And, yes, we could have used the greater than or equal to operator (>=) and a start date of January 1, 2018.:

created >= 1/1/2018

That returns all the user profiles created sometime in the year 2018:

Searching for Dates

Again, you have some flexibility here to search for dates in the way that seems the easiest and most intuitive to you.

To find all the accounts created in a specific month, use a query similar to this:

created >= 2/1/2018 AND created <= 2/28/2018

In the preceding query we’re looking for all the profiles where the creation date is greater than or equal to 2/1/2018 and where the creation date is less than or equal to 2/28/2018. In other words, we’re looking all the profiles created in February 2018:

Searching for Dates

Keep in mind that, for the moment anyway, you’re limited to searching for dates only: although datetime attributes also keep track of the time of day when an event took place, you can’t do something like, say, search for all the user profiles created between 8:00 AM and 9:00 AM on a specified day. Granted, you can include the time of day in your query; for example, you can write a query similar to this:

created = "2017-10-02 04:16:29.017481"

When you actually run that query, however, the Console strips off the time information, leaving you with this:

created = "2017-10-02"

In turn, you get back all the profiles created on October 2, 2017, regardless of what time of day those profiles were created:

Searching for Dates

See Also

Searching for Null Values

When searching for user profiles, you might want to identify users who are “missing” an attribute value; for example, users who haven’t listed their birthday or users who haven’t designated a city or state. To search for missing values, use the keyword NULL. This syntax searches for users who haven’t entered a value for their birthday:

birthday = NULL

To return a collection of all the users who have supplied a value for the birthday attribute, use the != (not equal to) operator:

birthday != NULL

Two things to keep in mind here. First, NULL queries are only valid when using the = or the != operator; if you use NULL with any other operator (such as >) you’ll receive the following error message: ‘Null’ can only be used with exact matches.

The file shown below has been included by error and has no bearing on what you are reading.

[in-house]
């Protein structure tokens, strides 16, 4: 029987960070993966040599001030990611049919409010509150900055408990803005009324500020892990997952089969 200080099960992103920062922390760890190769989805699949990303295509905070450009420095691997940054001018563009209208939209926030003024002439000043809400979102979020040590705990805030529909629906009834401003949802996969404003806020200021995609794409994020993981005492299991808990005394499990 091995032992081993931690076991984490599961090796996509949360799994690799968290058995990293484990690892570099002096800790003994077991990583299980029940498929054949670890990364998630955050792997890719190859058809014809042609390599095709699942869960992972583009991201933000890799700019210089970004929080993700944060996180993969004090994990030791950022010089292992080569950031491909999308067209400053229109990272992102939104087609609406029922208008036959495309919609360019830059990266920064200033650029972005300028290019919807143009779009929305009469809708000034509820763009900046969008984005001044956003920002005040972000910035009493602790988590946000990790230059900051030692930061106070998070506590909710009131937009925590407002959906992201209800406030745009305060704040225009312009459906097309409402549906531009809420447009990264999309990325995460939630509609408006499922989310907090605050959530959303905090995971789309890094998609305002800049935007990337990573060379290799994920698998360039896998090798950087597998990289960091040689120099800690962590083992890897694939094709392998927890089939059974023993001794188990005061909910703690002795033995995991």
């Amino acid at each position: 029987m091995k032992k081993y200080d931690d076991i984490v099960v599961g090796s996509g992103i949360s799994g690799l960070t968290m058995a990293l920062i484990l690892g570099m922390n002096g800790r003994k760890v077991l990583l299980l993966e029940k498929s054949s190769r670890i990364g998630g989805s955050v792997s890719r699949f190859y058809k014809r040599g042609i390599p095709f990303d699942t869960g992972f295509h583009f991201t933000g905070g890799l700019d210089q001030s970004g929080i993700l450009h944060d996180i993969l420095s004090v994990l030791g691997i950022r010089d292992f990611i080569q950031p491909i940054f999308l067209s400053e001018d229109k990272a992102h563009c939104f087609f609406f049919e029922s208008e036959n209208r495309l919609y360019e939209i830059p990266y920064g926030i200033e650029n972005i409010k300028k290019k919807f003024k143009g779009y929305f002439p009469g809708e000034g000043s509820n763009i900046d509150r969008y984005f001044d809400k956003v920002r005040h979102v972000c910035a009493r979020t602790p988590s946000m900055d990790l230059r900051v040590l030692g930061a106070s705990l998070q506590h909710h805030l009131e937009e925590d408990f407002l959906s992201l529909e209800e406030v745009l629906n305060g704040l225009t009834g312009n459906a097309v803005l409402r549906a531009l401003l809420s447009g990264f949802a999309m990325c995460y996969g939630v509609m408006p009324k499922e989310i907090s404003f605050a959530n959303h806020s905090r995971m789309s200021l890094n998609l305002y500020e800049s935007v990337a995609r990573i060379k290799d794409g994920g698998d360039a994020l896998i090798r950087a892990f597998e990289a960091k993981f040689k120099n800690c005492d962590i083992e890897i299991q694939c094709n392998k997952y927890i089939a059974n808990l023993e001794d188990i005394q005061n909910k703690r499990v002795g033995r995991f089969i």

Second, you must specify the NULL keyword using all uppercase letters. This query looks for all the user profiles that have not specified a country: = NULL

However, this query looks for all the users who live in the country Null: = Null

Definitely not the same thing.

See Also

Optional Parts of a Search Query

If you want to write a custom search query, that query must include an attribute name, an operator, and a search value; put those three things together and you have a search query. However, queries written for the Janrain Console can also include two useful, albeit optional, items:

  • Wildcard characters
  • The Boolean operators AND and OR

In this section of the documentation, you’ll find information on working with both wildcard characters and Boolean operators:

Wildcard Characters

In poker, a wild card (such as the joker) can be used to represent any card: for example, if you have 2 aces and a joker, you effectively have three aces, the joker being used as an ace. If you have a joker and the 4, 5, 6, and 8 of spades, you can use the joker as a 7 of spades, giving you a straight flush. Most likely you already know all that.

Wildcards perform a similar function in the Janrain Console: they can be used represent any character. When searching user profiles, the Console supports two wildcard characters:

Note. Yes, those are the only supported characters. The Console does not support any other wildcard characters, including commonly-used characters such as the period (used in regular expressions) or the range (e.g., [A-Z]).

The Question Mark Wildcard

In the Janrain Console, the question mark serves stands-in for a single character. For example, suppose you want to search for a user, but you aren’t sure if that user is named Johnson or Johnsen. This query returns users named either Johnson or Johnsen:

familyName = Johns?n

In the preceding example, the search value Johns?n means “Return all the users who have a family name that begins with the letters Johns, is followed by any other character (even a number), and then ends with the letter n.” That means that the query returns users named Johnson or Johnsen. It also means that this query returns users with names like Johnsun, Johnsin, Johnsxn, or even Johns4n. For example:

  • Johnsan
  • Johnsbn
  • Johnscn
  • Johnsdn
  • Johnsen
  • Johnsfn

And so on. Like we said, the question mark represents any character.

And yes, you can use multiple question mark wildcards in a single search query. For example:

familyName = J?ns?n

The preceding query returns names such as Jansen, Jensen, Jonson, etc., etc.

As it turns out, however, there’s even more that you can do with wildcard characters.

The Asterisk Wildcard

The question mark wildcard represents a single letter; for example, the query T?m returns both Tim and Tom. However, that query won’t return term or them. Why not? Because those words have more than one character between the T and the m. To return term or them, you need to use this construction: t??m.

Of course, that syntax specifies two characters between the T and the m; that means that the query won’t return either Tim or Tom (which both have just one character between the T and the m). The question mark wildcard is very specific in its function: one character per question mark. Period.

Is that a problem? No, not as long as you use the asterisk wildcard (also known as the “star” wildcard). As we’ve seen, the question mark has one job: each question mark stands in for one (and only one) character. By comparison, the asterisk stands in for any number of characters (including zero characters). For example, this query finds both Tim and Tom: